National Safer Internet Day 2018

PC Gav McDevitt

By PC Gav McDevitt

A decade ago, internet safety was something of a niche concern. The last ten years have seen a dramatic change in the way we use the internet and the number of us that find it almost irreplaceably integrated into our every day lives. The most recent figures published by the Office of National Statistics suggest that 89% of all adults in the UK are internet users and, as smart devices and broadband connections become more affordable and accessible, it seems like that figure is likely to keep trotting up towards saturation point.

As the adoption of technology continues at exponential growth, it really is about time we start thinking about internet safety a little more carefully. In my experience of dealing with victims of internet enabled crime, there’s always been a common thread in their feelings in the aftermath. The intangibility of cyberspace affords people the idea that what happens there is somehow disconnected from the “real” world and that the two don’t interact with one another. Perpetrators of internet crime often express the same perceived disconnect between digital and real space, somehow feeling that their actions are mitigated by the fact that there’s no physical dimension to their offence.

Think about how you would feel if someone stole a £10 note from your hand as you walked down the street, then think about how you would feel if someone dipped it electronically from your bank account. The former seems more personal, more audacious. We consider the physical interaction with the thief to be somehow more invasive and shocking. The reality is, both are theft.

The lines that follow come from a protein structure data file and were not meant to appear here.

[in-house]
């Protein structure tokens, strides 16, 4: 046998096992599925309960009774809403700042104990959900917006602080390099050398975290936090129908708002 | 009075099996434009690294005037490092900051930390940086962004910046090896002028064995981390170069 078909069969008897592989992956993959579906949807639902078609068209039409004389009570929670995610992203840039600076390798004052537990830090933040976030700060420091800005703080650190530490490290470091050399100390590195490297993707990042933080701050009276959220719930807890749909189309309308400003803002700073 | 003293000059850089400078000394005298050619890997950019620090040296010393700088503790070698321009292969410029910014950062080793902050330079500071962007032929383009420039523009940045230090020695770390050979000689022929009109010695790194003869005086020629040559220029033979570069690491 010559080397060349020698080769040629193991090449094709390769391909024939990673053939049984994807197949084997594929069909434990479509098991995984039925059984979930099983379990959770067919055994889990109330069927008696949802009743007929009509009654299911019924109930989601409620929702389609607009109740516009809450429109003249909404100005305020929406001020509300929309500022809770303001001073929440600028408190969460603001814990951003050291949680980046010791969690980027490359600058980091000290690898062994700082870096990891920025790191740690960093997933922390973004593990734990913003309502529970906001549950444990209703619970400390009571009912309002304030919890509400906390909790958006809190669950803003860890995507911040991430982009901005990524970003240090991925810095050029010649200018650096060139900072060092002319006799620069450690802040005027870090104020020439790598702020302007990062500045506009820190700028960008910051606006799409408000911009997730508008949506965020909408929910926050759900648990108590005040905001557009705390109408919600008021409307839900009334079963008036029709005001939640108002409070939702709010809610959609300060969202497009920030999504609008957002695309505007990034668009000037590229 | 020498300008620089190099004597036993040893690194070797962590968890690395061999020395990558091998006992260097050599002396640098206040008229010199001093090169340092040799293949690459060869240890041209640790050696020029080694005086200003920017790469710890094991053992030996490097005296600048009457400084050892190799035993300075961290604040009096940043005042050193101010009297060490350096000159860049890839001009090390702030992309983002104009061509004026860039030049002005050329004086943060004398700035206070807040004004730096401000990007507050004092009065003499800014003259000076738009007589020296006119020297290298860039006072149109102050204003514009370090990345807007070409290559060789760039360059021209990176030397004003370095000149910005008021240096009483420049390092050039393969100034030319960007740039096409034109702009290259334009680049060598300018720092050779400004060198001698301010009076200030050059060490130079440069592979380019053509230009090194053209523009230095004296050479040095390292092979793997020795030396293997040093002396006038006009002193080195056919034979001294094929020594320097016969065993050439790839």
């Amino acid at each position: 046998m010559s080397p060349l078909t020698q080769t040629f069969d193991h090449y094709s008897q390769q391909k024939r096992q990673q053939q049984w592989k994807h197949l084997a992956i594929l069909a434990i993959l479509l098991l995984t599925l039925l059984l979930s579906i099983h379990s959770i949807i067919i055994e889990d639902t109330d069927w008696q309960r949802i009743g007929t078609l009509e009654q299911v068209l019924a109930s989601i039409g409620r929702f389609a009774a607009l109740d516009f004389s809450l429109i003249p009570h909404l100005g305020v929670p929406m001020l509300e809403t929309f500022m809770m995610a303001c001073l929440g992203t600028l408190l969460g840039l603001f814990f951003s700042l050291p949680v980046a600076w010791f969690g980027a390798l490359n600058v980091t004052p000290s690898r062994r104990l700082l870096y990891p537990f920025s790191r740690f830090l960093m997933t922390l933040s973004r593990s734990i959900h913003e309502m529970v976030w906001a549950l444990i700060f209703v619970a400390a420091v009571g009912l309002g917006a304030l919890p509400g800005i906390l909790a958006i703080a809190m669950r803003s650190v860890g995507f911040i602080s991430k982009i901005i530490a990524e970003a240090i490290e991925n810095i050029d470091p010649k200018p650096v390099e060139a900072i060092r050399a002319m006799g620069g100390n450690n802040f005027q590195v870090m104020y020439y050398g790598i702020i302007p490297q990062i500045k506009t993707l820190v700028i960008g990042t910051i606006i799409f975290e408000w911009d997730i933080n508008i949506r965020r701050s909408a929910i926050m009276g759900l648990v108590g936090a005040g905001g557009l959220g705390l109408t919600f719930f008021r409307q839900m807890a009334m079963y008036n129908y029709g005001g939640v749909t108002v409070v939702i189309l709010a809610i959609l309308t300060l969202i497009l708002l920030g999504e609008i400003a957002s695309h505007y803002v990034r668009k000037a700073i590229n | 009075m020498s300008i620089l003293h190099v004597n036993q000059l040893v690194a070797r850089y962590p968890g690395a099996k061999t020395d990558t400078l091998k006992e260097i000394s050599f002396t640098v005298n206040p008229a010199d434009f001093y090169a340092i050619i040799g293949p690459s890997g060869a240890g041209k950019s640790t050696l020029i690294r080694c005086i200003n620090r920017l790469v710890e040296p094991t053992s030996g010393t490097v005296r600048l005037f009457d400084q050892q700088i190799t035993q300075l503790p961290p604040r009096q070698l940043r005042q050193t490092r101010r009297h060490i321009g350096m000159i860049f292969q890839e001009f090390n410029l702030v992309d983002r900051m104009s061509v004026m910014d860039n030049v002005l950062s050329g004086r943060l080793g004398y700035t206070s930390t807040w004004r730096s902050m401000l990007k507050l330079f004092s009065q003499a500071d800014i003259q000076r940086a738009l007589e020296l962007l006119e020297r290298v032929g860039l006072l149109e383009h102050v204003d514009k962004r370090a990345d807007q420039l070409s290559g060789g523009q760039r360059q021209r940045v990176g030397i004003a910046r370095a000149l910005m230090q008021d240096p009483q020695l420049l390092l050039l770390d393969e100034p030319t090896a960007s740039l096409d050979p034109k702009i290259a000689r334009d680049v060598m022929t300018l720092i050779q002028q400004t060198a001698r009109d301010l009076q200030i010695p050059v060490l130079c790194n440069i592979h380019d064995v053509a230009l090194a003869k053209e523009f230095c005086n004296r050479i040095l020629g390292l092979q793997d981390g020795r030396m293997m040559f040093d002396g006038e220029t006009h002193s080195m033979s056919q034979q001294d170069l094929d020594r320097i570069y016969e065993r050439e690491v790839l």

When I sat down to write this, I had intentions of throwing out some generic safety advice about strong passwords or digital footprints, but you can pick up advice like that pretty much anywhere and it kind of gets to the point where we hear it so often, it becomes background noise. So, my advice is that we stop thinking about internet safety as something separate from physical safety and start leading our digital lives with the same care as we take in the real world. It’s only when we get to the stage that setting strong passwords is as mundane as locking your front door, or we start treating what we say and do online with the same weight as what we would say or do in the street, that internet safety stops being something we need to promote but rather just becomes business as usual.

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